“This album is a reflection of the whole grieving process, from learning that you’re going to lose someone to actually losing them, to having this huge void in your life, and then to actually coming around and feeling resolved about it and finding hope and love again,” she said.
Walley said that she and her musical partner, husband Mark Walley, had originally aimed for a May release date but discovered how unrealistic the timeline was, considering the complexity of the recording process. Rather than write new pandemic-focused songs, the couple worked diligently on Loved Ones and now plan to focus on music videos for the songs, using their considerable skills as videographers.
Beyond the full-length record available on Bandcamp, Dreambored offers videos of several songs recorded for a pandemic-isolation home party on their website.
In a May San Antonio Report story, musician John Dailey of Aunt Baby said it was hardly a decision to keep recording during the pandemic, merely a result of his obsessive need to make music.
The three-song EP Studio-E was released April 4, followed by the single “Tear It Apart” on April 21. The single “Knock Me Out,” released May 22, sounds like an all-night honky-tonk party, with a crowd of harmonic voices gathered around a boogie-woogie piano.
However, the song was likely made using the five-member band’s new method of remote recording, joining musicians from around the country who use technology to adapt and connect, as it did with “Tear It Apart.”
Visual artist Michele Monseau adopted music as a form of expression in 2018 and worked diligently on a full-length album only to see its release interrupted by the pandemic.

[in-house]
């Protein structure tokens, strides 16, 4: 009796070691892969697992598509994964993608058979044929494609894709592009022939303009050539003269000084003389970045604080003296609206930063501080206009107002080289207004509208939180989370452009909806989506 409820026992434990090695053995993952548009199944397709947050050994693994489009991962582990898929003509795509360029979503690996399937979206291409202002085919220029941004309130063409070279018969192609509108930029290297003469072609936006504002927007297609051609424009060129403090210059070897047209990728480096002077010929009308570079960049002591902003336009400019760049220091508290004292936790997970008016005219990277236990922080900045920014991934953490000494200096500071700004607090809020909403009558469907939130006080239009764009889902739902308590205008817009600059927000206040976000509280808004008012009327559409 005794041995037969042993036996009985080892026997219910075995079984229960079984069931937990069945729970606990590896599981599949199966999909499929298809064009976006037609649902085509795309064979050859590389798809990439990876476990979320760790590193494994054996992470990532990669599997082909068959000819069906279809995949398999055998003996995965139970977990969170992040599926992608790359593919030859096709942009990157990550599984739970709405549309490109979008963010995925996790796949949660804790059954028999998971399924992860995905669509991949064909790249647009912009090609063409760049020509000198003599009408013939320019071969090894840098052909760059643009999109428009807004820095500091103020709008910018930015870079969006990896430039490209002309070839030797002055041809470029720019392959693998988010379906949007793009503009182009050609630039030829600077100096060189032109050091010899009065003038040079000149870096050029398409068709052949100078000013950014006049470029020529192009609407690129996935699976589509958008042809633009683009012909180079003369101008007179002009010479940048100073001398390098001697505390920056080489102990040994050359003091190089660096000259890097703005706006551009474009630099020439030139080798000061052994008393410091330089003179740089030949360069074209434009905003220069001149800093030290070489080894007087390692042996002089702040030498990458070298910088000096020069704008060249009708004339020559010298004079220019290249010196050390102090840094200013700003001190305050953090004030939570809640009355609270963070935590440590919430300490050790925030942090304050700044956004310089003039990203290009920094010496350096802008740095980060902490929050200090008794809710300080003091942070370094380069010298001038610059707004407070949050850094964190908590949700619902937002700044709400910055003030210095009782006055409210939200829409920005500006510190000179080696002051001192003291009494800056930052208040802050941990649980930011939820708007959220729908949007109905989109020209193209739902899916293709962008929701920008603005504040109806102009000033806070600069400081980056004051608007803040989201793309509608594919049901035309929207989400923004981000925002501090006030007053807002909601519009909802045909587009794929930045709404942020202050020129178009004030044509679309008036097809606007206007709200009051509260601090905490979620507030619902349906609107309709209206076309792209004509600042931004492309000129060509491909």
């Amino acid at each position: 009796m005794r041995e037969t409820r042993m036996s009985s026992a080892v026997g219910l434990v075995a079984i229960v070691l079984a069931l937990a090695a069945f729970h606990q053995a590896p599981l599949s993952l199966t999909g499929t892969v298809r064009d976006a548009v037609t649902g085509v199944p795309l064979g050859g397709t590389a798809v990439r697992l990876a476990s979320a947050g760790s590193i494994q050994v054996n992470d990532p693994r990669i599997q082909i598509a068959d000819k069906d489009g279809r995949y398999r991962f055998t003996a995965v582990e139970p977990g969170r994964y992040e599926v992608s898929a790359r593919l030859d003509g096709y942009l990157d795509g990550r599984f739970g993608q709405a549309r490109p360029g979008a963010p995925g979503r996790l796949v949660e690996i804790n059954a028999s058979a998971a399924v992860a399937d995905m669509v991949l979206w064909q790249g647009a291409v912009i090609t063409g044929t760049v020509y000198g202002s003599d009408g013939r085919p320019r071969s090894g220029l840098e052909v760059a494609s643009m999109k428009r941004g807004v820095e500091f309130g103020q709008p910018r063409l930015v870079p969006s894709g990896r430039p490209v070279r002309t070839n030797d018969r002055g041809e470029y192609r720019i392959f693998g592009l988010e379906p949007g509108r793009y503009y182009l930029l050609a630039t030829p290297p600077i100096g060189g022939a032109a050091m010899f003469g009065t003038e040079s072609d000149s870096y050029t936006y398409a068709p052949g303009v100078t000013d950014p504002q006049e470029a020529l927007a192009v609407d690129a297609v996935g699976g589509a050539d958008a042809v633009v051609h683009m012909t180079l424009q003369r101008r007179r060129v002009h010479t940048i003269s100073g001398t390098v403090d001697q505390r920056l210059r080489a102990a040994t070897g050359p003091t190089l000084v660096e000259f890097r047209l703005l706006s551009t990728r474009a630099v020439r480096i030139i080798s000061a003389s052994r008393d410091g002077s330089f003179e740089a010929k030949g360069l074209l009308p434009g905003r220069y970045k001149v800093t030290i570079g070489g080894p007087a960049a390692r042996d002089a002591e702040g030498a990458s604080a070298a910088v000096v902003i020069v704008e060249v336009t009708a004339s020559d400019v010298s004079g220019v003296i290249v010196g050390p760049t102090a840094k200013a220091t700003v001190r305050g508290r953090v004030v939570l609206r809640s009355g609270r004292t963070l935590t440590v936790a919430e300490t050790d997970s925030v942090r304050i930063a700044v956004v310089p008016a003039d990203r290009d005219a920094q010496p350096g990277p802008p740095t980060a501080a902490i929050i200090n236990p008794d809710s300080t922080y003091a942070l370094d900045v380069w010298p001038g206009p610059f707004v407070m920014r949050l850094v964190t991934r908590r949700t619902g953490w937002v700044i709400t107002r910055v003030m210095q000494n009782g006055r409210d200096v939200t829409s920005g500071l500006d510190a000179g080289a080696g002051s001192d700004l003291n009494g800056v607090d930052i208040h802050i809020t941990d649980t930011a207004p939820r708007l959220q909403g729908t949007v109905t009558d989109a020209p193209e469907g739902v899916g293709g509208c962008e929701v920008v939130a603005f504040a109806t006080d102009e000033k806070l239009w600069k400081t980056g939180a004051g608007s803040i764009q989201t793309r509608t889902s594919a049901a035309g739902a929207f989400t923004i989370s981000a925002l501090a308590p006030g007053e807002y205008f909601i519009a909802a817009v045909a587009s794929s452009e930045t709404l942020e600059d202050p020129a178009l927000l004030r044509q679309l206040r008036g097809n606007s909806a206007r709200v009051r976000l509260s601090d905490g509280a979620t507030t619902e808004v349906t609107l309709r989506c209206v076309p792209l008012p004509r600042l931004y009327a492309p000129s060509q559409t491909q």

Her Bandcamp page offers a limited edition USB version of the album Von Economo disguised as a cassette that was released on March 16, the day the City of San Antonio declared a public health emergency due to the novel coronavirus. A concurrent post on her Facebook page read, “Please support our poets and musicians, they bring us solace in the darkest of times.”
The 12-song album was recorded with San Antonio stalwart Joe Reyes of Buttercup, Demitasse, and Wolverton, and eventually released on Bandcamp on June 20. The first song, titled “I, Organism,” begins with the lyric “what if we were wrong about everything?” which, though written before the pandemic, seems to sum up the various social and political frustrations expressed on her social media in the coming months.
One practical frustration expressed is the difficulty of reaching an audience during such socially distanced times. A follow-up Facebook post dated Nov. 25 reads, “Honestly, 2020 has made it incredibly hard to release a debut album. … Please consider purchasing music from your favorite artists this year if you can. Musicians are hurting. Support local artists and soak up the power of MUSIC!”
One day, these musicians attest, San Antonians will be able to return to something like normal gatherings in recording studios, music clubs, and concert halls, but until then music fans, and musicians, must make do with what’s available.